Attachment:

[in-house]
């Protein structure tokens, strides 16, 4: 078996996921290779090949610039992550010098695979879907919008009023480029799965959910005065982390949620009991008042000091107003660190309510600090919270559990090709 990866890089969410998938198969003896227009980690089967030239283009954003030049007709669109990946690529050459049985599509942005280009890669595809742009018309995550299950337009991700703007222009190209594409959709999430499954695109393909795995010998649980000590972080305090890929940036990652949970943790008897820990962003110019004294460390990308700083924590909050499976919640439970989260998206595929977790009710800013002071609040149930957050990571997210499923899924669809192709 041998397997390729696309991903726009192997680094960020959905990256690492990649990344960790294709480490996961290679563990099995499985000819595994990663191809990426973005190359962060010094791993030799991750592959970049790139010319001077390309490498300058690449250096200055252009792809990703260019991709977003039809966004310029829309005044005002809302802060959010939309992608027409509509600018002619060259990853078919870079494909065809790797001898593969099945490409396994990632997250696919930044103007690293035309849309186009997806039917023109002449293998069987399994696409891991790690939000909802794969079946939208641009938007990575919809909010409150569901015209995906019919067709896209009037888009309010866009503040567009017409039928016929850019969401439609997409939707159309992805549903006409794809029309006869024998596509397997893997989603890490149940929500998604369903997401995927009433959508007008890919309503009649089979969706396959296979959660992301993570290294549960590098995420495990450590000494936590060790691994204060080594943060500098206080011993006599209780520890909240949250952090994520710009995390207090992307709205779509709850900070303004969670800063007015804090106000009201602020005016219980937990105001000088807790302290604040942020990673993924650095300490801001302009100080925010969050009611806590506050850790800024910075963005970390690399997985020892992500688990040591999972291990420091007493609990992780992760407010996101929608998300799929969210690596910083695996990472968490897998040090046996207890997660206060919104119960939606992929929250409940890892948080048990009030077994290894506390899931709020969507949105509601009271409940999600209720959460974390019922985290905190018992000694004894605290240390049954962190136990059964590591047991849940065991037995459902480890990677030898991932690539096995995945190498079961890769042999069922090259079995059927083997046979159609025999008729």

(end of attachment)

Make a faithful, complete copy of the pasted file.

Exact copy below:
[in-house]
């Protein structure tokens, strides 16, 4: 078996996921290779090949610039992550010098695979879907919008009023480029799965959910005065982390949620009991008042000091107003660190309510600090919270559990090709 990866890089969410998938198969003896227009980690089967030239283009954003030049007709669109990946690529050459049985599509942005280009890669595809742009018309995550299950337009991700703007222009190209594409959709999430499954695109393909795995010998649980000590972080305090890929940036990652949970943790008897820990962003110019004294460390990308700083924590909050499976919640439970989260998206595929977790009710800013002071609040149930957050990571997210499923899924669809192709 041998397997390729696309991903726009192997680094960020959905990256690492990649990344960790294709480490996961290679563990099995499985000819595994990663191809990426973005190359962060010094791993030799991750592959970049790139010319001077390309490498300058690449250096200055252009792809990703260019991709977003039809966004310029829309005044005002809302802060959010939309992608027409509509600018002619060259990853078919870079494909065809790797001898593969099945490409396994990632997250696919930044103007690293035309849309186009997806039917023109002449293998069987399994696409891991790690939000909802794969079946939208641009938007990575919809909010409150569901015209995906019919067709896209009037888009309010866009503040567009017409039928016929850019969401439609997409939707159309992805549903006409794809029309006869024998596509397997893997989603890490149940929500998604369903997401995927009433959508007008890919309503009649089979969706396959296979959660992301993570290294549960590098995420495990450590000494936590060790691994204060080594943060500098206080011993006599209780520890909240949250952090994520710009995390207090992307709205779509709850900070303004969670800063007015804090106000009201602020005016219980937990105001000088807790302290604040942020990673993924650095300490801001302009100080925010969050009611806590506050850790800024910075963005970390690399997985020892992500688990040591999972291990420091007493609990992780992760407010996101929608998300799929969210690596910083695996990472968490897998040090046996207890997660206060919104119960939606992929929250409940890892948080048990009030077994290894506390899931709020969507949105509601009271409940999600209720959460974390019922985290905190018992000694004894605290240390049954962190136990059964590591047991849940065991037995459902480890990677030898991932690539096995995945190498079961890769042999069922090259079995059927083997046979159609025999008729």